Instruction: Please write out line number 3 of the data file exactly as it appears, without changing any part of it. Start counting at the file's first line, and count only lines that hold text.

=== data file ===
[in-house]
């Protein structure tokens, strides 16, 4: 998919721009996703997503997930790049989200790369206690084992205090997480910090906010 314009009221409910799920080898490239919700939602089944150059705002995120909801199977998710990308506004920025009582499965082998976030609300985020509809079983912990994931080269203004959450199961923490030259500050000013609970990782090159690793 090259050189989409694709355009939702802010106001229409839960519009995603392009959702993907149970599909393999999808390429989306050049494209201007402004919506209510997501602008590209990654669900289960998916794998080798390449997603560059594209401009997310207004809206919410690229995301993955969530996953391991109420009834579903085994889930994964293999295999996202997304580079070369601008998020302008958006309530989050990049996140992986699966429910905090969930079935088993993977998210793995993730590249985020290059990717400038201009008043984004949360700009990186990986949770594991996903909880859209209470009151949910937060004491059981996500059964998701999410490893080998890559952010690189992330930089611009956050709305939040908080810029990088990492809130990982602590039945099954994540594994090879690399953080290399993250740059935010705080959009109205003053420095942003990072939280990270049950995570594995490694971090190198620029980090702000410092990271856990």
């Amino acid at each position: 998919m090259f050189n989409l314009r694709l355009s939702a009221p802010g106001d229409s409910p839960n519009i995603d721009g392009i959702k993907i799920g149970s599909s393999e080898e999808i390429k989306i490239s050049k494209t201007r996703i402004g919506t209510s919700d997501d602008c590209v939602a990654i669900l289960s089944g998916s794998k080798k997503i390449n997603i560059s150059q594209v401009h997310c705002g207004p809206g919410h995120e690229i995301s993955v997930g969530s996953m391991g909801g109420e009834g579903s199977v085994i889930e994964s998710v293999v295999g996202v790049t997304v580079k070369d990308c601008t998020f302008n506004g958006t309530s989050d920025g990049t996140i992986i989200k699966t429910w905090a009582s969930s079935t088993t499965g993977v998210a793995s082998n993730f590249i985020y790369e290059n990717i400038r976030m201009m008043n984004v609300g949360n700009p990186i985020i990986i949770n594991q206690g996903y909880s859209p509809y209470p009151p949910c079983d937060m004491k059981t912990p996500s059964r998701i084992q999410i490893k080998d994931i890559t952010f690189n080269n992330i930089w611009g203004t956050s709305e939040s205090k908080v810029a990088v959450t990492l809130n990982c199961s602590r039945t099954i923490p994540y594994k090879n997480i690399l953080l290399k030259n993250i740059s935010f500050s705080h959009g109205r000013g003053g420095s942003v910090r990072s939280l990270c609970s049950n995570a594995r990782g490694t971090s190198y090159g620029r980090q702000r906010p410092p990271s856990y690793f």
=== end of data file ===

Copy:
């Amino acid at each position: 998919m090259f050189n989409l314009r694709l355009s939702a009221p802010g106001d229409s409910p839960n519009i995603d721009g392009i959702k993907i799920g149970s599909s393999e080898e999808i390429k989306i490239s050049k494209t201007r996703i402004g919506t209510s919700d997501d602008c590209v939602a990654i669900l289960s089944g998916s794998k080798k997503i390449n997603i560059s150059q594209v401009h997310c705002g207004p809206g919410h995120e690229i995301s993955v997930g969530s996953m391991g909801g109420e009834g579903s199977v085994i889930e994964s998710v293999v295999g996202v790049t997304v580079k070369d990308c601008t998020f302008n506004g958006t309530s989050d920025g990049t996140i992986i989200k699966t429910w905090a009582s969930s079935t088993t499965g993977v998210a793995s082998n993730f590249i985020y790369e290059n990717i400038r976030m201009m008043n984004v609300g949360n700009p990186i985020i990986i949770n594991q206690g996903y909880s859209p509809y209470p009151p949910c079983d937060m004491k059981t912990p996500s059964r998701i084992q999410i490893k080998d994931i890559t952010f690189n080269n992330i930089w611009g203004t956050s709305e939040s205090k908080v810029a990088v959450t990492l809130n990982c199961s602590r039945t099954i923490p994540y594994k090879n997480i690399l953080l290399k030259n993250i740059s935010f500050s705080h959009g109205r000013g003053g420095s942003v910090r990072s939280l990270c609970s049950n995570a594995r990782g490694t971090s190198y090159g620029r980090q702000r906010p410092p990271s856990y690793f």